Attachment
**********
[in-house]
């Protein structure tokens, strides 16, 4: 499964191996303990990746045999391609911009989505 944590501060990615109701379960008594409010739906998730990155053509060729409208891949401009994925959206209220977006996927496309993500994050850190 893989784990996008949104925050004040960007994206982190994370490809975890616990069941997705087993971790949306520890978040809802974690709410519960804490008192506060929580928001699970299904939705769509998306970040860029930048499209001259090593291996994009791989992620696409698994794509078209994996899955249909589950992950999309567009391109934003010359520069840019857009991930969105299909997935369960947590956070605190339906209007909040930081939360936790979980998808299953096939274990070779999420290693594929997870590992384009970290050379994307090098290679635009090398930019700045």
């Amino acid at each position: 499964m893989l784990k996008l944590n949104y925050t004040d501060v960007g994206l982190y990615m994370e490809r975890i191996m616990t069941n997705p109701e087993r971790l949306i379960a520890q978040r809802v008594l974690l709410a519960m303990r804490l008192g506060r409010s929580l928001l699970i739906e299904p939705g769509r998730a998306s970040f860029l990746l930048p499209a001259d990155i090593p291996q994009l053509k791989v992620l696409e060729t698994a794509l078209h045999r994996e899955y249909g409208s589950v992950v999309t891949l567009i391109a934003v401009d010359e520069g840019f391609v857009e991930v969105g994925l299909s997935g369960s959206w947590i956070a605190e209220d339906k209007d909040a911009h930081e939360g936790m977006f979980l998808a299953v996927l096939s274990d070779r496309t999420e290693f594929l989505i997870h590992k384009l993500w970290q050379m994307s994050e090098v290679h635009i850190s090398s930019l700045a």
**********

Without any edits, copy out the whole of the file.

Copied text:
[in-house]
């Protein structure tokens, strides 16, 4: 499964191996303990990746045999391609911009989505 944590501060990615109701379960008594409010739906998730990155053509060729409208891949401009994925959206209220977006996927496309993500994050850190 893989784990996008949104925050004040960007994206982190994370490809975890616990069941997705087993971790949306520890978040809802974690709410519960804490008192506060929580928001699970299904939705769509998306970040860029930048499209001259090593291996994009791989992620696409698994794509078209994996899955249909589950992950999309567009391109934003010359520069840019857009991930969105299909997935369960947590956070605190339906209007909040930081939360936790979980998808299953096939274990070779999420290693594929997870590992384009970290050379994307090098290679635009090398930019700045």
């Amino acid at each position: 499964m893989l784990k996008l944590n949104y925050t004040d501060v960007g994206l982190y990615m994370e490809r975890i191996m616990t069941n997705p109701e087993r971790l949306i379960a520890q978040r809802v008594l974690l709410a519960m303990r804490l008192g506060r409010s929580l928001l699970i739906e299904p939705g769509r998730a998306s970040f860029l990746l930048p499209a001259d990155i090593p291996q994009l053509k791989v992620l696409e060729t698994a794509l078209h045999r994996e899955y249909g409208s589950v992950v999309t891949l567009i391109a934003v401009d010359e520069g840019f391609v857009e991930v969105g994925l299909s997935g369960s959206w947590i956070a605190e209220d339906k209007d909040a911009h930081e939360g936790m977006f979980l998808a299953v996927l096939s274990d070779r496309t999420e290693f594929l989505i997870h590992k384009l993500w970290q050379m994307s994050e090098v290679h635009i850190s090398s930019l700045a």